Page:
Thursday, December 01, 2016

Crappy criminal-justice reporting demonstrates journalism flaws exploited on national stage

“A lie ain’t a side of a story. It’s just a lie.”

                                                                  - Terry Hanning, The Wire

Since the presidential election, the national press has been struggling with the question of what to do when a politician is willing to tell outright lies and make assertions completely contrary to all available evidence. But the truth is, this was a problem long before Donald Trump threw his hat in the presidential ring. And the problem is perhaps worst in local coverage of criminal-justice topics.

Take, for example, this missive from the Bryan-College Station Eagle,  informing us that "the Brazos County Commissioners Court voted this week to approve hiring an additional state prosecutor to study how an extra attorney could help push cases through the criminal justice system."  The justification for the extra expense?
As the population of Brazos County continues to increase, law enforcement will have to continue to respond to an increase in local crime. Space will be set aside in the Brazos County Courthouse after renovations are complete for a fourth district court, to be used when needed. But [District Attorney Jarvis] Parsons said it's important not to go too big, too fast. Hiring more prosecutors could be an intermediary step, he said, one that leaves a much lighter financial footprint.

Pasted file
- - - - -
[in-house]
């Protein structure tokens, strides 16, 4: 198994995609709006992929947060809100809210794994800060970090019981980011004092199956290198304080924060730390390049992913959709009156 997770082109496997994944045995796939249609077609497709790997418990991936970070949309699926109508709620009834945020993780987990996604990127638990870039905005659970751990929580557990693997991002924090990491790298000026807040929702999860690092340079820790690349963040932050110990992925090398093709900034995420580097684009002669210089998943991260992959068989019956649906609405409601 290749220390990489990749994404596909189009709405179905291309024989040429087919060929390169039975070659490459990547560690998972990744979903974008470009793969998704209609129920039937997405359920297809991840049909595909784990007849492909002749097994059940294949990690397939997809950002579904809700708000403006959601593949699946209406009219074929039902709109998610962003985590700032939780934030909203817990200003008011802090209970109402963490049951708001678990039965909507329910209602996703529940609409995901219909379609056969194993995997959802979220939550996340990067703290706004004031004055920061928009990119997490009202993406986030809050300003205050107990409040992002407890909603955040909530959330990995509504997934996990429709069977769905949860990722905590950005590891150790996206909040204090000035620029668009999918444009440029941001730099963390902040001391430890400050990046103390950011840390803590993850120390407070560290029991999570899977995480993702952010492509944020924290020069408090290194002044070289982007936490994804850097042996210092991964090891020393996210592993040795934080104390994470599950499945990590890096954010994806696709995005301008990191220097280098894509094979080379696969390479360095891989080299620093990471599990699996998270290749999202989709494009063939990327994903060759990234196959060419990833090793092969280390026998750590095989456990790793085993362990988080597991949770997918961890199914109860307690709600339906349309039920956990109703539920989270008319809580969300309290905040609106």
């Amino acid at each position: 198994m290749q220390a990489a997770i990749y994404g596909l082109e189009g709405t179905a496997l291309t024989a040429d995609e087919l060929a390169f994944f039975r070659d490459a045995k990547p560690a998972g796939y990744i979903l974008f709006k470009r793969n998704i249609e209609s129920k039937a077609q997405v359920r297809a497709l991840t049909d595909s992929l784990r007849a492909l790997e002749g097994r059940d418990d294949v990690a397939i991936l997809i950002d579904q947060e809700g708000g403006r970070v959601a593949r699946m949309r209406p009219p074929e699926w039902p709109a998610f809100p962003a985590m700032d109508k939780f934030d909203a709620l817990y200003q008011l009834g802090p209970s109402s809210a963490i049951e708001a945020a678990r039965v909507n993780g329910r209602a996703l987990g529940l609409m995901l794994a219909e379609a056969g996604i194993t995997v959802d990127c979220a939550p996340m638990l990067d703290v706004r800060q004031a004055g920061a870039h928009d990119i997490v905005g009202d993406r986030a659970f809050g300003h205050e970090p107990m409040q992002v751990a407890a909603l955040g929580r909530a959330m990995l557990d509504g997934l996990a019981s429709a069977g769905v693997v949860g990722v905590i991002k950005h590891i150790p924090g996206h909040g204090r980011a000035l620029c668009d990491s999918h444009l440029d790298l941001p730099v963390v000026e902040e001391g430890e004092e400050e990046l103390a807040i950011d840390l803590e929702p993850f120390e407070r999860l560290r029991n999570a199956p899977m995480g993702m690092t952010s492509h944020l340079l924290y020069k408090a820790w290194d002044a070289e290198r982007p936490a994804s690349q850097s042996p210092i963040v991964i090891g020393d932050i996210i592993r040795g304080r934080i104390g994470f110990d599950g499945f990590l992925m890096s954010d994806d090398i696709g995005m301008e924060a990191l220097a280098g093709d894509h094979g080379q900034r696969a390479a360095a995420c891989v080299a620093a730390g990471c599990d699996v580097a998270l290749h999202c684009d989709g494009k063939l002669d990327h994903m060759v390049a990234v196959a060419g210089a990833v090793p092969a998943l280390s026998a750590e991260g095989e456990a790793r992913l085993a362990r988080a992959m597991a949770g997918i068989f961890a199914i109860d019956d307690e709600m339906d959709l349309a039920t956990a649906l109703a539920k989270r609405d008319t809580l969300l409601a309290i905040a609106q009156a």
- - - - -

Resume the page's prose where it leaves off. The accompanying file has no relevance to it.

"With an increase in populations comes an increase in crime," he said. "The last thing you want is be understaffed to deal with the massive amounts of people who have moved to this area and are going to move to this area."
Here's the problem with that analysis: Crime in Brazos County has gone down, not up, as the population increased. See crime stats for Brazos County for the last decade or so. Not only are rates (crimes per capita) down but also raw numbers for most crimes, and certainly the high-volume ones which occupy prosecutors' workaday duties. Brazos saw 549 burglaries in 2014 compared to a recent high of 1,207 in 2005. Thefts in 2014 were at 1,865, down from a high of 3,140 in 2004. There were 207 assaults in Bryan in 2014 compared to 550 in 2004.